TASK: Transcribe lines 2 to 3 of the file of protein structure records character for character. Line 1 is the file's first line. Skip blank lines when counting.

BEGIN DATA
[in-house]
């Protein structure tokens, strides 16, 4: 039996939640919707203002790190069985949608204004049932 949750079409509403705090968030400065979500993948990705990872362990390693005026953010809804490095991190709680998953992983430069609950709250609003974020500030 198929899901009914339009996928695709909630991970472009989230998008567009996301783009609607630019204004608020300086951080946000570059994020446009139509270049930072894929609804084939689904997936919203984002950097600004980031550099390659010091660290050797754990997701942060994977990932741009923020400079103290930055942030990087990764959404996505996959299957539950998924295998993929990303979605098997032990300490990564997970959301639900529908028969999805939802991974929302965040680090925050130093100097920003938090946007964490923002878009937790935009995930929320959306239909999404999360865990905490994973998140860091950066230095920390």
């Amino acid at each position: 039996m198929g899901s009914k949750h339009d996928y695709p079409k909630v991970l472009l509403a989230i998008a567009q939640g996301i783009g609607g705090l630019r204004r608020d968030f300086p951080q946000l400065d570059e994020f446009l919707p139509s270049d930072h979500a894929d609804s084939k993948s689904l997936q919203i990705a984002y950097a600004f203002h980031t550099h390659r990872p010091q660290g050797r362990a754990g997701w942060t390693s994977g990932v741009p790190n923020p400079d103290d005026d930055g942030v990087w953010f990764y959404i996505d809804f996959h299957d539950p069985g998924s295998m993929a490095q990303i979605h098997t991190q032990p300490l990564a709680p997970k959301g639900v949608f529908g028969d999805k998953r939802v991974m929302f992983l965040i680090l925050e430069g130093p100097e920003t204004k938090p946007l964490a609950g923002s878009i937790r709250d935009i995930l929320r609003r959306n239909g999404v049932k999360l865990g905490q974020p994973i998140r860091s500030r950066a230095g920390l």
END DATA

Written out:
């Protein structure tokens, strides 16, 4: 039996939640919707203002790190069985949608204004049932 949750079409509403705090968030400065979500993948990705990872362990390693005026953010809804490095991190709680998953992983430069609950709250609003974020500030 198929899901009914339009996928695709909630991970472009989230998008567009996301783009609607630019204004608020300086951080946000570059994020446009139509270049930072894929609804084939689904997936919203984002950097600004980031550099390659010091660290050797754990997701942060994977990932741009923020400079103290930055942030990087990764959404996505996959299957539950998924295998993929990303979605098997032990300490990564997970959301639900529908028969999805939802991974929302965040680090925050130093100097920003938090946007964490923002878009937790935009995930929320959306239909999404999360865990905490994973998140860091950066230095920390």
């Amino acid at each position: 039996m198929g899901s009914k949750h339009d996928y695709p079409k909630v991970l472009l509403a989230i998008a567009q939640g996301i783009g609607g705090l630019r204004r608020d968030f300086p951080q946000l400065d570059e994020f446009l919707p139509s270049d930072h979500a894929d609804s084939k993948s689904l997936q919203i990705a984002y950097a600004f203002h980031t550099h390659r990872p010091q660290g050797r362990a754990g997701w942060t390693s994977g990932v741009p790190n923020p400079d103290d005026d930055g942030v990087w953010f990764y959404i996505d809804f996959h299957d539950p069985g998924s295998m993929a490095q990303i979605h098997t991190q032990p300490l990564a709680p997970k959301g639900v949608f529908g028969d999805k998953r939802v991974m929302f992983l965040i680090l925050e430069g130093p100097e920003t204004k938090p946007l964490a609950g923002s878009i937790r709250d935009i995930l929320r609003r959306n239909g999404v049932k999360l865990g905490q974020p994973i998140r860091s500030r950066a230095g920390l």